“They oughta be comin’ pretty soon now,” somebody said, looking west and into the sun where the two-lane highway curves to the right. “They oughta be here any time.” (Saturday Evening Post)
Folks lined the 54-miles of roadway between Selma and Montgomery, Alabama. Thousands of others joined the march.
There were actually three marches, collectively called the Voting Rights March from Selma to Montgomery. A catalyst was the killing of Jimmie Lee Jackson, who, while attempting to protect his mother from the troopers’ billy clubs while attending a voting rights rally, was shot point blank by two of the troopers. Seven days later, on February 25, 1965, Jackson died from his gunshot wounds.
The first march (March 7) was known as “Bloody Sunday,” as a result of the beatings upon marchers by state troopers and the local posse on horseback. The second march, the following Tuesday, resulted in 2,500 protesters being turned back after attempting to cross the Edmund Pettus Bridge (“Turnaround Tuesday.”)
The third march started after receiving a court order granting them the right to protest without police interference, and with protection from federalized National Guard troops.
The marchers arrived in Montgomery on March 24; that night, a “Stars for Freedom” rally was held. Singers Harry Belafonte; Peter, Paul and Mary; Tony Bennett; and comedian Sammy Davis Jr. entertained the marchers.
At the final leg of the march, 25,000 people gathered at the steps of the Alabama State Capitol Building, on Thursday, March 25, 1965.
The marchers were protesting the hostile conditions, discrimination, and unequal rights to vote, adequate housing and education. One of the leaders said this was not a show, but a war against the social structure of America.
They came from everywhere. Charles Campbell, a Negro high-school teacher, came from Hawaiʻi where, he said, there is proof that the races can live together. (Saturday Evening Post)
Campbell and other Hawaiʻi marchers were not this event’s only ties to Hawaiʻi.
Lead marcher in the third march was Dr Martin Luther King. A photo and caption of the event noted, “During part of the famous Selma to Montgomery Freedom March in 1965, Martin Luther King and fellow civil rights leaders wore the Hawaiian necklace of flowers – the lei – to symbolize their peaceful intentions.” (AkakaFoundation)
The lei were gifts from Rev Abraham Akaka as noted in this excerpt from Jet Magazine, “… Pastor emeritus of a Honolulu Church (Kawaiahaʻo,) Rev Abraham Akaka, 74, gained worldwide attention when he sent flower leis used by Dr Martin Luther King in the Selma march …” (Jet, June 3, 1991)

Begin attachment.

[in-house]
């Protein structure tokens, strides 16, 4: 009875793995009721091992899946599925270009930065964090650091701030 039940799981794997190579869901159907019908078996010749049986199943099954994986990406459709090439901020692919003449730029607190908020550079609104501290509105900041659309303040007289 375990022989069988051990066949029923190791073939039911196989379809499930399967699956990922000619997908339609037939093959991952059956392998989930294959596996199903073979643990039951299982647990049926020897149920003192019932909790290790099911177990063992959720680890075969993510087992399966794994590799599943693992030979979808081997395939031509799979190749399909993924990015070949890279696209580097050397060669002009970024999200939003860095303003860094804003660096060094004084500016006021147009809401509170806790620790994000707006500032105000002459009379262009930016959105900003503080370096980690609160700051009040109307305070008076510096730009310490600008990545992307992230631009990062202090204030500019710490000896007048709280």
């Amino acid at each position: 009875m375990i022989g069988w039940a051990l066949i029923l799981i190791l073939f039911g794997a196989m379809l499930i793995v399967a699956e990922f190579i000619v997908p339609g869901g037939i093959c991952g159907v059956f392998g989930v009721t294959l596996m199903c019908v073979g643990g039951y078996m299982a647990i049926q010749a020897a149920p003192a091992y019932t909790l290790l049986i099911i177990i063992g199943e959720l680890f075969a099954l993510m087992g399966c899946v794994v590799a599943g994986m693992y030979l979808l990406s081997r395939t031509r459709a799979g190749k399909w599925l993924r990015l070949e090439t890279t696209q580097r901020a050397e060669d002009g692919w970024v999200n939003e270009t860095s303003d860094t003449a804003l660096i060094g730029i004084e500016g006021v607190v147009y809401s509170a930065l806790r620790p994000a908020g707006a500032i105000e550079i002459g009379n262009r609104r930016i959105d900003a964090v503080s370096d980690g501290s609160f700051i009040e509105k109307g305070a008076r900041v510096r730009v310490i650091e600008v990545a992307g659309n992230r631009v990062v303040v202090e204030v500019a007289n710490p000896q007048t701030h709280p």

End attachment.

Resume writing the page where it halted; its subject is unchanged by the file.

This wasn’t King’s only tie to Hawaiʻi.
King came to Hawaiʻi a month after statehood and on Thursday, September 17, 1959 delivered a speech to the Hawaiʻi House of Representatives at its 1959 First Special Session. His remarks included the following.
“As I think of the struggle that we are engaged in in the South land, we look to you for inspiration and as a noble example, where you have already accomplished in the area of racial harmony and racial justice, what we are struggling to accomplish in other sections of the country …”
“… and you can never know what it means to those of us caught for the moment in the tragic and often dark midnight of man’s inhumanity to man, to come to a place where we see the glowing daybreak of freedom and dignity and racial justice.”
“And these are the things that we must be concerned about – we must be concerned about because we love America and we are out to free not only the Negro. This is not our struggle today to free 17,000,000 Negroes. It’s bigger than that. We are seeking to free the soul of America. Segregation debilitates the white man as well as the Negro.”
“We are to free all men, all races and all groups. This is our responsibility and this is our challenge, and we look to this great new state in our Union as the example and as the inspiration.”
“As we move on in this realm, let us move on with the faith that this problem can be solved, and that it will be solved, believing firmly that all reality hinges on moral foundations, and we are struggling for what is right, and we are destined to win.”
At Selma, King delivered the speech “How Long, Not Long.” “The end we seek,” King told the crowd, “is a society at peace with itself, a society that can live with its conscience. … I know you are asking today, How long will it take? I come to say to you this afternoon however difficult the moment, however frustrating the hour, it will not be long.”
The Selma to Montgomery March effected great change; it led to the passage of the Voting Rights Act, signed by President Lyndon B Johnson on August 6, 1965.